By Stewart Mandel
March 12, 2010

NEW YORK -- There was a moment with about with about seven minutes left in Friday night's Big East Tournament semifinal between Georgetown and Marquette when Hoyas big man Greg Monroe showed exactly why his team is so scary.

One second, he stood near the end of the baseline holding the ball, not sure what exactly he was going to do next. The next, he had blown by Eagles defender Jimmy Butler as if he'd never been there to throw down a monstrous slam.

They're like that, these helter-skelter Hoyas. They don't always pounce. They're kind of maddening that way. But when they do -- heaven help the other guy.

"We're playing very well right now," said their perennially understated coach, John Thompson III.

Georgetown (23-9) -- somehow simultaneously the No. 8 seed in the Big East Tournament and No. 9 team in the RPI ratings -- drubbed fifth-seeded Marquette 80-57 to advance to Saturday night's championship game. The Eagles, mind you, hadn't lost a game by more than five points since Dec. 12. The Hoyas' clinic came just a day after bouncing regular-season champion and likely NCAA No. 1 seed Syracuse in a quarterfinal matchup.

Is this really the same team that lost to Old Dominion, South Florida and Rutgers?

"The season, it's a grind," said junior guard Chris Wright. "We're a young team [with] no seniors. You've watched us mature. Everything that's happened this year was leading up to this moment."

The Hoyas have continually demonstrated they can play with just about anyone. They crushed one potential NCAA top seed, Duke, on Jan. 30, and knocked off another, Syracuse, on Thursday. They've beaten five of the top six teams in their own conference as well as other league champions Temple (Atlantic 10) and Butler (Horizon). They've notched nine wins over RPI Top 50 foes, more than any team in the country besides No. 1 Kansas.

But, oh yeah -- they also went just 10-8 in the Big East during the regular season.

This tournament has clearly brought out the best in these Hoyas. Friday night, they outscored Marquette 23-6 over the final 10:38, shooting 60 percent in the second half and flat-out dominating inside, outrebounding the Eagles 44-24 and outscoring them 46-22 in the paint.

By no coincidence, Monroe put on a display that presumably wowed courtside spectator Spike Lee (donned in a Georgetown sweatshirt) and had writers breathlessly bringing up comparisons to the many decorated Hoyas big men before him. The silky 6-foot-11 sophomore scored 23 points, grabbed 13 rebounds and dished seven assists, befitting his rep as a particularly skilled passer.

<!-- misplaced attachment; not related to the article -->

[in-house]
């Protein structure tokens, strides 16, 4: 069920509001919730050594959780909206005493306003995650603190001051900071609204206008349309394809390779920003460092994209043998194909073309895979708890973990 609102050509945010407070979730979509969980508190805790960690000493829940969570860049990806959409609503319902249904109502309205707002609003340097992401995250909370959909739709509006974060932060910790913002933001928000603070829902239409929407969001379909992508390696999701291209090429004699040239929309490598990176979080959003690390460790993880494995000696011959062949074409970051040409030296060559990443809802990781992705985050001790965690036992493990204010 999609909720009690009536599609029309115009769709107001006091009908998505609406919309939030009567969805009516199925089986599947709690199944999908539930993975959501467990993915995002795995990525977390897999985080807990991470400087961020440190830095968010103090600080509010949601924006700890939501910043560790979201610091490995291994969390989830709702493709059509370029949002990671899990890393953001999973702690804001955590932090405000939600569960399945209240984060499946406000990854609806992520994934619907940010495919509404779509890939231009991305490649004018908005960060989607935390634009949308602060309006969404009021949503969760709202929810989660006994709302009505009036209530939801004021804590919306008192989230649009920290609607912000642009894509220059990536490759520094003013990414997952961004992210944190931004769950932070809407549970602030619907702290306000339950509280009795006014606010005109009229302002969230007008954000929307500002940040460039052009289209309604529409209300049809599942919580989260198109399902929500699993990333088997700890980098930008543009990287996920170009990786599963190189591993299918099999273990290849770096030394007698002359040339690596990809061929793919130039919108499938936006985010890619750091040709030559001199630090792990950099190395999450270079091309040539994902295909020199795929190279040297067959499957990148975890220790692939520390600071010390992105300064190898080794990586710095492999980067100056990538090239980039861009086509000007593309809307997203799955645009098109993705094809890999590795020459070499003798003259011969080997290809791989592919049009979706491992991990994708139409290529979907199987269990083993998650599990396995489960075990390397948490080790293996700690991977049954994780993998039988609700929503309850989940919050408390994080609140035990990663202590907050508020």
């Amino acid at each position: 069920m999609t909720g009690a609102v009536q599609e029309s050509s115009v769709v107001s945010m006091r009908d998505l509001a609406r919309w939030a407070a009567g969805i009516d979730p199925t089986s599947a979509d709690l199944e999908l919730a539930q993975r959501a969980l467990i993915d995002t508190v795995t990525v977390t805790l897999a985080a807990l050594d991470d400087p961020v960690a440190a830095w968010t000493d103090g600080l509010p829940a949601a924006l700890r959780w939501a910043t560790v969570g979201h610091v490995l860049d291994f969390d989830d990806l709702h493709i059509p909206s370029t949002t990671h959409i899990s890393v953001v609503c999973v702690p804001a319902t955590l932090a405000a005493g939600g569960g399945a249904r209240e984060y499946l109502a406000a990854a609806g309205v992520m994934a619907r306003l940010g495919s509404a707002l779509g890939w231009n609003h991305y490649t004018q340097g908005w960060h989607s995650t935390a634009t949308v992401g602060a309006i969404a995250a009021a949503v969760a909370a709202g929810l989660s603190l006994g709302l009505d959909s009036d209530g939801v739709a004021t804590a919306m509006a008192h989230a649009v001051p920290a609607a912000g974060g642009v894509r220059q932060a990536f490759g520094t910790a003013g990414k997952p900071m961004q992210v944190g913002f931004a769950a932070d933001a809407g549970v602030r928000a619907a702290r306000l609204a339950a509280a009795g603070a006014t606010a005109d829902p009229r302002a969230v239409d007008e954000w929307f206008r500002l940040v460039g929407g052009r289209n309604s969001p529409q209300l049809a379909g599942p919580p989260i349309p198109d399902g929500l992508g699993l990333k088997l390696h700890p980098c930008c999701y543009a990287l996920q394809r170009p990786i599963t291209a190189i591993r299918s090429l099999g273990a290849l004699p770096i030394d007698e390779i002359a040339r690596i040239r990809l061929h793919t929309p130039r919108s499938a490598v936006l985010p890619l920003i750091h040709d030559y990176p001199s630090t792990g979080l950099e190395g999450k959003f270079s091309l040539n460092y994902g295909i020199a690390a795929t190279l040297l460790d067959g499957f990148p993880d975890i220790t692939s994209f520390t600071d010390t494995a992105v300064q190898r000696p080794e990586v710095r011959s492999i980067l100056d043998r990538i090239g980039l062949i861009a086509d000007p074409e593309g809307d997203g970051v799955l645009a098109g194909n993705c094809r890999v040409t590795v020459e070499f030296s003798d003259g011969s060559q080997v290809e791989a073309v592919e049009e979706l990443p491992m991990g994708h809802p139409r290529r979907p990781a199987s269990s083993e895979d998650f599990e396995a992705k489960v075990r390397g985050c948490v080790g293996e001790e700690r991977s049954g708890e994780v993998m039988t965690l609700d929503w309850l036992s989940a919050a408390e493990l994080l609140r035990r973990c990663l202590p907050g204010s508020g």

Shortly after his aforementioned baseline slam, which put Georgetown up 64-51, the big man drained a 3-pointer to make it 67-52. Moments later, he grabbed teammate Julian Vaughn's blocked shot, raced down floor and hit streaking Austin Freeman in stride for a 3-point play.

"It's nothing new," said Wright. "We all know Greg is a phenomenal player. It's not like he just started doing this in the Big East Tournament."

Monroe has been a fairly consistent scorer and rebounder; where he gets into trouble sometimes is turnovers. In eight of the Hoyas' nine losses, Monroe had four or more turnovers. He's had two apiece in the wins over Syracuse and Marquette. Thompson's Princeton-based offense is dependent in large part on Monroe and Vaughn knowing when to kick it to open shooters Wright, Freeman and Jason Clark and when to take it to the tin.

"As the team has progressed, our guys have done a better job of looking for the second, third or fourth options," Thompson said. "We're doing a better job of being aggressive but also making good decisions."

This is why none of the top teams will want to see Georgetown anywhere near them when the NCAA tournament bracket is revealed Sunday.

The Hoyas may be one of the toughest teams in the field for the selection committee to seed. They finished tied for seventh in their own conference but boast as many big-time wins as other major conferences' champions. They sustained nine defeats while playing the toughest schedule in the country -- but some of those losses were pretty bad.

Coming into this week, most projections had the Hoyas somewhere between a No. 4 and 6 seed. They weren't far removed from blowout losses to West Virginia and Notre Dame sustained when Freeman was sidelined by a then-undiagnosed illness. (It would soon be revealed that the junior has diabetes, a stunning pronouncement that hasn't seemed to faze him in the slightest since returning last Saturday.)

Should it win Saturday night's championship game -- which will require winning four games in four days, all against teams it lost to during the season -- you might end up seeing Georgetown's name as high as a No. 2 seed.

"We can win a national championship if we put our mind to it," Wright said. "It's a tough task, but if the pieces fall together, we can do it."

Yet based on other results, they could just as easily fall in the second round, which is why some aspiring Cinderella may actually welcome an early-round pairing with the Hoyas. Even Wright concedes: "We can beat anybody, we can lose to anybody."

If there's one overriding reason to put faith in the Hoyas, it's that they seem to thrive in big-game situations -- and every game is big in March.

Monroe practically beamed from ear to ear at the postgame dais Friday night talking about the Madison Square Garden atmosphere. "We feed off the energy of our fans," he said.

Pack your bags, then, Georgetown faithful. Your team may need you for an extended period over the next several weeks.

You May Like